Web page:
These facts raise a lot of ques­tions. What hap­pe­ned in the late 1970s to cause the top inco­mes to start increa­sing so stron­gly ? And why, after three deca­des of heal­thy growth in the inco­mes of most North Americans from 1945 through 1975, have the ear­nings of the great majo­rity in both the U.S. and Canada stop­ped gro­wing in pace with the ove­rall expan­sion of the eco­nomy ?
There are no defi­ni­tive ans­wers, but plenty of theo­ries. What is clear is that the income share of the ultra-rich nose­di­ved in the Second World War, as ear­nings from capi­tal (pri­ma­rily inter­est and divi­dends) withe­red. The impo­si­tion of highly pro­gres­sive income taxes during war­time and in the after­math – the top mar­gi­nal tax rate in 1944 in Canada was 95% – as well as a more ega­li­ta­rian social consen­sus, com­bi­ned to limit the recon­cen­tra­tion of wealth in the U.S., Britain, Canada and other indus­trial coun­tries. Although the share of the top ear­ners has now essen­tially reco­ve­red to pre-war levels in the U.S., with Canada and Britain not far behind, in Japan and most of the conti­nen­tal European coun­tries, top income shares have increa­sed little since their steep fall more than a half-cen­tury ago.
The trends sug­gest that the neo-conser­va­tive move­ment that gained strength in the U.S. after the stag­fla­tion of the 1970s, and amid gro­wing concern over the exces­ses of the wel­fare state, may have crea­ted a social and poli­ti­cal envi­ron­ment more tole­rant of winner-take-all beha­viour. This was cap­tu­red by the words of Gordon Gekko in Oliver Stone’s 1987 film, Wall Street : « Greed is good. » And it has been spec­ta­cu­larly illus­tra­ted by the remar­ka­ble rise in senior exe­cu­tive com­pen­sa­tion, espe­cially in the U.S. In the 1960s and ’70s, CEO com­pen­sa­tion at the top 50 American com­pa­nies ave­ra­ged about 40 times the ave­rage worker’s pay. By 2003, it was more than 350 times.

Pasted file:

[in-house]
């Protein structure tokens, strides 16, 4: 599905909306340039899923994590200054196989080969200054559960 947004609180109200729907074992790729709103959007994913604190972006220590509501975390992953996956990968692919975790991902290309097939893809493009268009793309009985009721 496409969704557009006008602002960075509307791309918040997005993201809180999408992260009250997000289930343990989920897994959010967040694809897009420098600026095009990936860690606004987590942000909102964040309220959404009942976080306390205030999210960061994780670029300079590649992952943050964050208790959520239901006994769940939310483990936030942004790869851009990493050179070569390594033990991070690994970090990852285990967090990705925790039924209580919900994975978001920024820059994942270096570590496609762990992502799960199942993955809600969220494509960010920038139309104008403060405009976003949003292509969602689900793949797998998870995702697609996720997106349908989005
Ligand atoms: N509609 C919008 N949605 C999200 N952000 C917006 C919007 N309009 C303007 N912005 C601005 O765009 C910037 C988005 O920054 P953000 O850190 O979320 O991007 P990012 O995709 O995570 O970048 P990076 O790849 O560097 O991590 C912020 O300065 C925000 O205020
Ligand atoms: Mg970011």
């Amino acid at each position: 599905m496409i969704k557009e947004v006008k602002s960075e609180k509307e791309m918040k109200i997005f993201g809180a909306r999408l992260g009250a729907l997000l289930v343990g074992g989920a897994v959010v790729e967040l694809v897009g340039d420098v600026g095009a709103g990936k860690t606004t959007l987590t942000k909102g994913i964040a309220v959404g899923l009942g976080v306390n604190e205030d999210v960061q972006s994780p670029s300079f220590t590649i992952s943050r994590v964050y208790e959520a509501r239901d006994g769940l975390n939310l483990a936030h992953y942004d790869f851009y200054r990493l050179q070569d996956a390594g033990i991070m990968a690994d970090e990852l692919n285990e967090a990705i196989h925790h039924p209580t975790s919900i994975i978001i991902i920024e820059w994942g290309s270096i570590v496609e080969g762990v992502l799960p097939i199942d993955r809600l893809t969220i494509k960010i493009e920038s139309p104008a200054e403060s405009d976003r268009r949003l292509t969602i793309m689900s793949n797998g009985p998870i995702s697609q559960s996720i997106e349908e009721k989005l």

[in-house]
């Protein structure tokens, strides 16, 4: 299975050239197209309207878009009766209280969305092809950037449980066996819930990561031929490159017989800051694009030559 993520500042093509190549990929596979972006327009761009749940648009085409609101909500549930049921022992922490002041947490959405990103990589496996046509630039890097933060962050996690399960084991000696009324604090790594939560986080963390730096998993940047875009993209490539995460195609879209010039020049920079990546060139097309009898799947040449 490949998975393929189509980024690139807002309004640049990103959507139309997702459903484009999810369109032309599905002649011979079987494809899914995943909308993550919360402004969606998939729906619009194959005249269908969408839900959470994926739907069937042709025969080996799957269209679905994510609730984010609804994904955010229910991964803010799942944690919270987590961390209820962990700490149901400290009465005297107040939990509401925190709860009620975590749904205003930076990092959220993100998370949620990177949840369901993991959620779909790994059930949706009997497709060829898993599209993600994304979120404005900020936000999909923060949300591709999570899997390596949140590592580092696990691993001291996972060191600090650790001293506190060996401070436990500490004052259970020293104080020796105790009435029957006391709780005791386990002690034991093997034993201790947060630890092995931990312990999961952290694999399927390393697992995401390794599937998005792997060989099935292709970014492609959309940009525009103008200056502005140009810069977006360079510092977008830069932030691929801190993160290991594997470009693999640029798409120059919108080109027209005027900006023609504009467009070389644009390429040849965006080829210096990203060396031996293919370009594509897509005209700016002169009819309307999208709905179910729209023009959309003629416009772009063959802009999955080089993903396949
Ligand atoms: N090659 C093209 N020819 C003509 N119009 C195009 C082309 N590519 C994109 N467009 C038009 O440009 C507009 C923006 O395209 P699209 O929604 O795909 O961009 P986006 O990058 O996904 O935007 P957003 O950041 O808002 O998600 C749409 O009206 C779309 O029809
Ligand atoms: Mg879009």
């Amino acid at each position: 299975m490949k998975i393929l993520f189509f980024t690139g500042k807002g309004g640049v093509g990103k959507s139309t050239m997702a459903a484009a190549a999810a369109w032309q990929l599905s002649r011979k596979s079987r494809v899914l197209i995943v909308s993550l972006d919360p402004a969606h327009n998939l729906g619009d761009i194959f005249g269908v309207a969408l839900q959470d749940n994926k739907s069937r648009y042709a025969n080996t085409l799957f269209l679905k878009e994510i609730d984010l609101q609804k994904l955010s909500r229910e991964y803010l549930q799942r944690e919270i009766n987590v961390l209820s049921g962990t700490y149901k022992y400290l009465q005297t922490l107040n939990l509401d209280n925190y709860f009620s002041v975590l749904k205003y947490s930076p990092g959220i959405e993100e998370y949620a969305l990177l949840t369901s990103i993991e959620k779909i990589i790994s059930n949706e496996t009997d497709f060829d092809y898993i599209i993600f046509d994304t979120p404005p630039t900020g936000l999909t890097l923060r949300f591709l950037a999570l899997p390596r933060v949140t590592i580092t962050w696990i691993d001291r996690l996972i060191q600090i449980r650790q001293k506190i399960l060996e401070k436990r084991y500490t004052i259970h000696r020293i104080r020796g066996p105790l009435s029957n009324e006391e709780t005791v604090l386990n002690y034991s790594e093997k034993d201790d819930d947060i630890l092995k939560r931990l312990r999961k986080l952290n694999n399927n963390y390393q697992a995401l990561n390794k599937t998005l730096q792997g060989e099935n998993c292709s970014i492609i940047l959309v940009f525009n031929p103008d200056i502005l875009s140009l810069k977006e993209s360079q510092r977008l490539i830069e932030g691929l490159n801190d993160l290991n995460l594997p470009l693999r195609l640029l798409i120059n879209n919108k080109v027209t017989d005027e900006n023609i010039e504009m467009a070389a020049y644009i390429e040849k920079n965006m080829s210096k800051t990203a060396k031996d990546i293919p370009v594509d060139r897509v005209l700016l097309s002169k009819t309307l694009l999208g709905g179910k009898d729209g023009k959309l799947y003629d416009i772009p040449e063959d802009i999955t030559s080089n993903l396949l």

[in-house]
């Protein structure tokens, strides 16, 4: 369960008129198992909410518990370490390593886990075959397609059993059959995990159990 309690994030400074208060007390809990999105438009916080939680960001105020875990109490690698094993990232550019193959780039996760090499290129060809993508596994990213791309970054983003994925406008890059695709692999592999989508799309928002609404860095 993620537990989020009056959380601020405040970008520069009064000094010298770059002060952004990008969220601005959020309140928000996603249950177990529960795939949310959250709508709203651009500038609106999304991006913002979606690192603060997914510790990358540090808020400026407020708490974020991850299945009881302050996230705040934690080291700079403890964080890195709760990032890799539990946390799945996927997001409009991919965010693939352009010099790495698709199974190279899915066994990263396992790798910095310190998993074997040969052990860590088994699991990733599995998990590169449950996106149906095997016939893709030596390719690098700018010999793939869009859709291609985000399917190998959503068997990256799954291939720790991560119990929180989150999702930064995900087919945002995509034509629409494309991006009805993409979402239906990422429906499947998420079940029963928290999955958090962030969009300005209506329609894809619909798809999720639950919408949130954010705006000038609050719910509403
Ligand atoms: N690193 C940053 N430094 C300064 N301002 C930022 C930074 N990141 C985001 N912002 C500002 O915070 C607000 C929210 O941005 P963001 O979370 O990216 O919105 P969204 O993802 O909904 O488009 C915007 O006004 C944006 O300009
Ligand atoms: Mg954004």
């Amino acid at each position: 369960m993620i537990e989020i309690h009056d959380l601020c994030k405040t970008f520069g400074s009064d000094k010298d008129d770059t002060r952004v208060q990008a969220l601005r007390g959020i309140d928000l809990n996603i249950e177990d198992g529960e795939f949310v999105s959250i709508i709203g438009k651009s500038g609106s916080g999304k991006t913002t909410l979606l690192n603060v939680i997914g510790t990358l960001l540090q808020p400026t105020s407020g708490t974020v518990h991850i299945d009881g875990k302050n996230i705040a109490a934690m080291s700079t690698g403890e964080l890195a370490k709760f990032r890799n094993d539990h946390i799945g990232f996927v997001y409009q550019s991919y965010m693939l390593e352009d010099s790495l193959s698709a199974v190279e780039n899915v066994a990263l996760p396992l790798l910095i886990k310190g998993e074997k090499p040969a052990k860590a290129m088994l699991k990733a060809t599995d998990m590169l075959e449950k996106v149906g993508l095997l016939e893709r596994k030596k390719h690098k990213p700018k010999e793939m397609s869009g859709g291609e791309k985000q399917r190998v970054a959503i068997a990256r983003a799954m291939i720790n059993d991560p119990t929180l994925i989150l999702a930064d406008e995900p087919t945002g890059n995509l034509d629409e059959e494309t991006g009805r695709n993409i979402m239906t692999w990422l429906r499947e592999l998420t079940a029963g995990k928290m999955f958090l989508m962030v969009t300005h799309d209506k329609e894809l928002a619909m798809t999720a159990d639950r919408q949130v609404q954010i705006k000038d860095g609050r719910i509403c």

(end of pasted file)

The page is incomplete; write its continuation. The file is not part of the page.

The pos­si­ble rea­sons for this spec­ta­cu­lar dis­con­nect from his­to­ri­cal norms are much deba­ted in U.S. aca­de­mic and poli­ti­cal cir­cles. Some argue that the increase of top exe­cu­tive pay simply mir­rors the growth in the size and market value of firms in an expan­ding global eco­nomy.
As recently as the 1970s, most exe­cu­ti­ves in large cor­po­ra­tions were regar­ded as bureau­cra­tic mana­gers and paid accor­din­gly. But in the 1980s, the rise of the leve­ra­ged buy-out made exe­cu­tive jobs less secure and placed a high pre­mium on entre­pre­neu­rial « tur­na­round skills. » These fac­tors tied reward to risk and made the market for CEO talent much more com­pe­ti­tive.
Ironically, rules that require the publi­ca­tion of top exe­cu­tive com­pen­sa­tion may also be contri­bu­ting to the remar­ka­ble growth of pay packa­ges. This is because the new trans­pa­rency has put pres­sure on boards to match or exceed the pay of exe­cu­ti­ves in com­pe­ti­tor com­pa­nies, thus cau­sing a self-rein­for­cing upward spiral. Whatever the rea­sons, the media have also helped to create the « cele­brity CEO, » a type not unlike top ath­le­tes and enter­tai­ners. The indi­vi­dual comes to per­so­nify the team and is rewar­ded com­men­su­ra­tely, in an « eco­no­mics of super­stars. »